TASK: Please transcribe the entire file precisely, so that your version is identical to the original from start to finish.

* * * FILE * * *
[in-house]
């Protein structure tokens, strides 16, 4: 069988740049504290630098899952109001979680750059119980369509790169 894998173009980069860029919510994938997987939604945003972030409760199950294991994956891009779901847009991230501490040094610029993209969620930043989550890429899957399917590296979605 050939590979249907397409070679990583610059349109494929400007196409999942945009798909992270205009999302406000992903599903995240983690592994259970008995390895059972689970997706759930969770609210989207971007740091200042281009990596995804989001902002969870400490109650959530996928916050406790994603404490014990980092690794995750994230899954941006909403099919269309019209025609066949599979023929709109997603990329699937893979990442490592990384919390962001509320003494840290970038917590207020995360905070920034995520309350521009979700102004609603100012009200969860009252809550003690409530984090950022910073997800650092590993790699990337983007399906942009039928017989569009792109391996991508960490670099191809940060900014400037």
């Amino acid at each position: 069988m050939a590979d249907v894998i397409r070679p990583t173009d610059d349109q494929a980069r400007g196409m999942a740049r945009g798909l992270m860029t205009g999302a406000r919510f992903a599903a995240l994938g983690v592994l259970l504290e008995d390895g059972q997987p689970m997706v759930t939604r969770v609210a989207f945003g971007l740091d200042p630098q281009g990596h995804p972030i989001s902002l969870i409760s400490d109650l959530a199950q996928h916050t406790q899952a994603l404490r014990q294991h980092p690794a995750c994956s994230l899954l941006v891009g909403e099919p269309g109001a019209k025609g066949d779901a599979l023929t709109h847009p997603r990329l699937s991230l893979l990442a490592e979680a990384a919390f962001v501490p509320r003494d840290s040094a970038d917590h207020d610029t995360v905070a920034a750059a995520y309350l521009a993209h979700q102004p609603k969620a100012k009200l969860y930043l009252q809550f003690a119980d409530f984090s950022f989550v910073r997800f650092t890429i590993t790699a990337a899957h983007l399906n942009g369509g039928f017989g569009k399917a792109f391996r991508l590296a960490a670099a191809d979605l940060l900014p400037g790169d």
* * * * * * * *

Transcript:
[in-house]
């Protein structure tokens, strides 16, 4: 069988740049504290630098899952109001979680750059119980369509790169 894998173009980069860029919510994938997987939604945003972030409760199950294991994956891009779901847009991230501490040094610029993209969620930043989550890429899957399917590296979605 050939590979249907397409070679990583610059349109494929400007196409999942945009798909992270205009999302406000992903599903995240983690592994259970008995390895059972689970997706759930969770609210989207971007740091200042281009990596995804989001902002969870400490109650959530996928916050406790994603404490014990980092690794995750994230899954941006909403099919269309019209025609066949599979023929709109997603990329699937893979990442490592990384919390962001509320003494840290970038917590207020995360905070920034995520309350521009979700102004609603100012009200969860009252809550003690409530984090950022910073997800650092590993790699990337983007399906942009039928017989569009792109391996991508960490670099191809940060900014400037």
């Amino acid at each position: 069988m050939a590979d249907v894998i397409r070679p990583t173009d610059d349109q494929a980069r400007g196409m999942a740049r945009g798909l992270m860029t205009g999302a406000r919510f992903a599903a995240l994938g983690v592994l259970l504290e008995d390895g059972q997987p689970m997706v759930t939604r969770v609210a989207f945003g971007l740091d200042p630098q281009g990596h995804p972030i989001s902002l969870i409760s400490d109650l959530a199950q996928h916050t406790q899952a994603l404490r014990q294991h980092p690794a995750c994956s994230l899954l941006v891009g909403e099919p269309g109001a019209k025609g066949d779901a599979l023929t709109h847009p997603r990329l699937s991230l893979l990442a490592e979680a990384a919390f962001v501490p509320r003494d840290s040094a970038d917590h207020d610029t995360v905070a920034a750059a995520y309350l521009a993209h979700q102004p609603k969620a100012k009200l969860y930043l009252q809550f003690a119980d409530f984090s950022f989550v910073r997800f650092t890429i590993t790699a990337a899957h983007l399906n942009g369509g039928f017989g569009k399917a792109f391996r991508l590296a960490a670099a191809d979605l940060l900014p400037g790169d």